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5 Key Points On IT Security From Brigadier General Brad Pray USAF, US Cyber Command (retired)

October 23, 2014

Andy Kicklighter Andy Kicklighter | Director of Product Marketing More About This Author >

fighter jetEarlier today we were honored to have Brigadier General Brad Pray USAF (retired), now with Axios, speaking with Vormetric on a webinar hosted by our partner CaraSoft. The topic was Defending Data in a Perimeter-less Environment.

The analogies that he drew about applying the lessons learned in protecting military environments in dangerous circumstances are ones that I think can be used within every organization to help enhance security postures and protect data against the continuous stream of breaches that organizations large and small are experiencing. Here are five of the key points I captured from his presentation with some interpretation on my part for their application.

Click to Tweet: 5 key points from Brad Pray Brig. Gen USAF Retired on IT Security

  1. Analyze what needs protecting
  2. Engage with key stakeholders throughout the organization
  3. Make every person within the organization a participant in the “mission” of security
  4. Clearly define your strategy – and incorporate “Adaptive Planning”
  5. Some critical points to take away

Point 1 – Analyze what needs protecting. In the physical world, the analogy is to a military base. Bury the base deep in a mountain and it will be safe, but it definitely won’t perform its mission in the wider world.

Back in the world of IT Security, it’s a fact that if you lock down everything, no work will get done. Brad didn’t mention it, but we all know that the most secure system is the one that no one can access or use (and is also turned off) – unfortunately you can’t run a business that way (or any other organization), so risk is a key factor. The point was that careful discovery and identification needs to be performed about what information needs protecting, and where that data is located. It isn’t practical to put deep, layered security around every system and every piece of data within the organization – so analyze, prioritize and plan for security around the information that really matters.

And be aware that discovery isn’t a one-time process – discovery needs to be continuous and on-going. As data is generated and used today at a frantic pace, last month’s or last week’s information about what needs to be protected won’t stay current for long.

Point 2 – Engage with key stakeholders throughout the organization. IT Security doesn’t happen in a little box off in the corner of an organization with the label “Security” on it performed only by IT the CIO, CISO, and CTO. Securing an organization’s critical information requires that key operational leaders be engaged. The CEO, COO, CFO and business unit leaders all need to be actively bought into the program, directly engaged with, and their input acted upon in the wider planning for securing the organization. Failure to do so in both the physical and cybernetic worlds leads to people complying with the letter, but not the spirit of the plan, and results in fragmented priorities and implementations.

Point 3 – Make every person within the organization a participant in the “mission” of security. Being raised as a “military brat”, I know that every person within a command has a primary “mission” as well as secondary responsibilities. It’s the same in every enterprise – People not only have to do their work, they also have to meet guidelines for behavior, methods of operation, work hours, equipment use, financial responsibility and so on. Today, not many of us make it a requirement for our employees to understand how their roles effect the security of our organization’s data, and with it the success of our operations. The people that make our enterprises work need to be brought in, educated and engaged as active participants in IT Security. It can’t be just a barrier to their getting their work done. IT staff especially need to incorporate IT Security as part of their daily mind set.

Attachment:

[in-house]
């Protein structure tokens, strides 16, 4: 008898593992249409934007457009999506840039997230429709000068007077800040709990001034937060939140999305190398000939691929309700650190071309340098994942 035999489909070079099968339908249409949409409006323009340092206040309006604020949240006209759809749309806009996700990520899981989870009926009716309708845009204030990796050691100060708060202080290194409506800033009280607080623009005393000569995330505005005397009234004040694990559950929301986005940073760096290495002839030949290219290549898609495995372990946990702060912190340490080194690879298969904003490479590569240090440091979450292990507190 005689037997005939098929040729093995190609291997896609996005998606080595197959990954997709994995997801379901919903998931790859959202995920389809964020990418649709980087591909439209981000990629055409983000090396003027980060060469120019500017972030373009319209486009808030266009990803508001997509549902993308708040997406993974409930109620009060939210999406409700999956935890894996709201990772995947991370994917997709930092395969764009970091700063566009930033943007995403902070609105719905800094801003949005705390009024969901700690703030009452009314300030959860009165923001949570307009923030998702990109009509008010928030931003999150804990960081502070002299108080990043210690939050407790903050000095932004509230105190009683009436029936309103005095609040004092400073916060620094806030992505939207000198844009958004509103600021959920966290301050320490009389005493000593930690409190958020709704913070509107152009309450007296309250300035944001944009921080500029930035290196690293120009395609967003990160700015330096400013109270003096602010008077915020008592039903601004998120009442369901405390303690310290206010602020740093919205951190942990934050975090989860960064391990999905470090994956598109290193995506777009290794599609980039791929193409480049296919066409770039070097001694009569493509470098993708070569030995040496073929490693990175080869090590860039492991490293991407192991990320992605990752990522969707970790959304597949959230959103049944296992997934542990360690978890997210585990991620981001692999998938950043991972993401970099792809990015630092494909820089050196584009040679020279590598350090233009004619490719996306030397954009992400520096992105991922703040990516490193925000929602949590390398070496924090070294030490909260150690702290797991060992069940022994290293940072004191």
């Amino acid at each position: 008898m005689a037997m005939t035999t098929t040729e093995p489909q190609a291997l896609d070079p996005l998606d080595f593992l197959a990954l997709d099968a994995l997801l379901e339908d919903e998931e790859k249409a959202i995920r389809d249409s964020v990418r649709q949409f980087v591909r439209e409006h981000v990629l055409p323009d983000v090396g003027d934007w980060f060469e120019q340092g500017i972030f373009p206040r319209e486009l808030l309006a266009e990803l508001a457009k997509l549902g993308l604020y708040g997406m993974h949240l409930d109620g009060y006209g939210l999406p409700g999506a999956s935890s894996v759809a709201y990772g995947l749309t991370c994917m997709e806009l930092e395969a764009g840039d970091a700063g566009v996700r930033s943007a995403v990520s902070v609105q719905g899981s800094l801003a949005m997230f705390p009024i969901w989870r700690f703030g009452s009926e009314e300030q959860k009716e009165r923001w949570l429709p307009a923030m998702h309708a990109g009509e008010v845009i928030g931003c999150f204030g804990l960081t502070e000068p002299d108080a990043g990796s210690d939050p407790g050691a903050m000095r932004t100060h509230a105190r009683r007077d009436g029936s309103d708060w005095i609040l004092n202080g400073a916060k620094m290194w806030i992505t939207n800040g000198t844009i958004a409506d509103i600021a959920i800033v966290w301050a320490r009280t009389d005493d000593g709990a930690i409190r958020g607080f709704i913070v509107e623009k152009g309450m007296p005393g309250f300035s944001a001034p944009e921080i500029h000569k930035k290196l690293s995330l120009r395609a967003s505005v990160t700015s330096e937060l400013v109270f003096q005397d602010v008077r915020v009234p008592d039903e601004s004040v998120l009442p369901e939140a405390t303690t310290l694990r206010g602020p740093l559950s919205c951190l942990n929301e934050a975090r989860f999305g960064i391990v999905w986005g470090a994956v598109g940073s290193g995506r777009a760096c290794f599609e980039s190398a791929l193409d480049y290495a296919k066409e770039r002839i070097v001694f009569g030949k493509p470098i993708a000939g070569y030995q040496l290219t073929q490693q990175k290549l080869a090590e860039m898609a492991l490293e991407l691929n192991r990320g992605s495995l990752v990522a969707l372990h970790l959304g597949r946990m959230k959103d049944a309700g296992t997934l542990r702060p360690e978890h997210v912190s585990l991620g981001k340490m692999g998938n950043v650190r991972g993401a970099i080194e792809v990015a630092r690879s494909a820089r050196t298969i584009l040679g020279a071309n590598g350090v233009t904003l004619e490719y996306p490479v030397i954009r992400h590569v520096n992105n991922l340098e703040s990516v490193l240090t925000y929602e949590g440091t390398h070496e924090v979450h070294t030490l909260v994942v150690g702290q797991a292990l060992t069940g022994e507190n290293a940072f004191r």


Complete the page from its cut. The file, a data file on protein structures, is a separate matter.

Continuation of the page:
Point 4 – Clearly define your strategy – and incorporate “Adaptive Planning”. “Choose your battles” – you can’t protect everything, and you must select that data that represents your “crown jewels” and protect it accordingly. Assess your risks, identify what most needs protecting, and set a strategy that provides the in-depth protection required. There’s not substitute for having the assessment and engaging both “Operational” and “IT” staff to protect this information

Military parlance includes the term “Adaptive Planning” – think of this as a way of incorporating into a strategy the long known fact that “no battle plan survives contact with the enemy”. Circumstances and attacks on IT infrastructure and applications change and evolve. When creating your strategy, plan to evolve your IT Security implementations to match. Make sure to do this in a way that leaves you the flexibility to adapt to new attacks and changes in the threat landscape.

Point 5 – Some critical points to take away

  • Perform discovery, risk assessment and risk mitigation – not just at the inception of the program, but on a periodic, or even continuous, basis
  • Incorporate constant monitoring and detection for threats and attacks, and closely watch the behavior of those with access to sensitive data
  • Constantly evolve youy IT Security controls to match the threat environment
  • Constantly upgrade your analytics to recognize new threats
  • All employees have to be a part of the solution
  • Periodically assess your readiness - with penetration testing, vulnerability assessments and more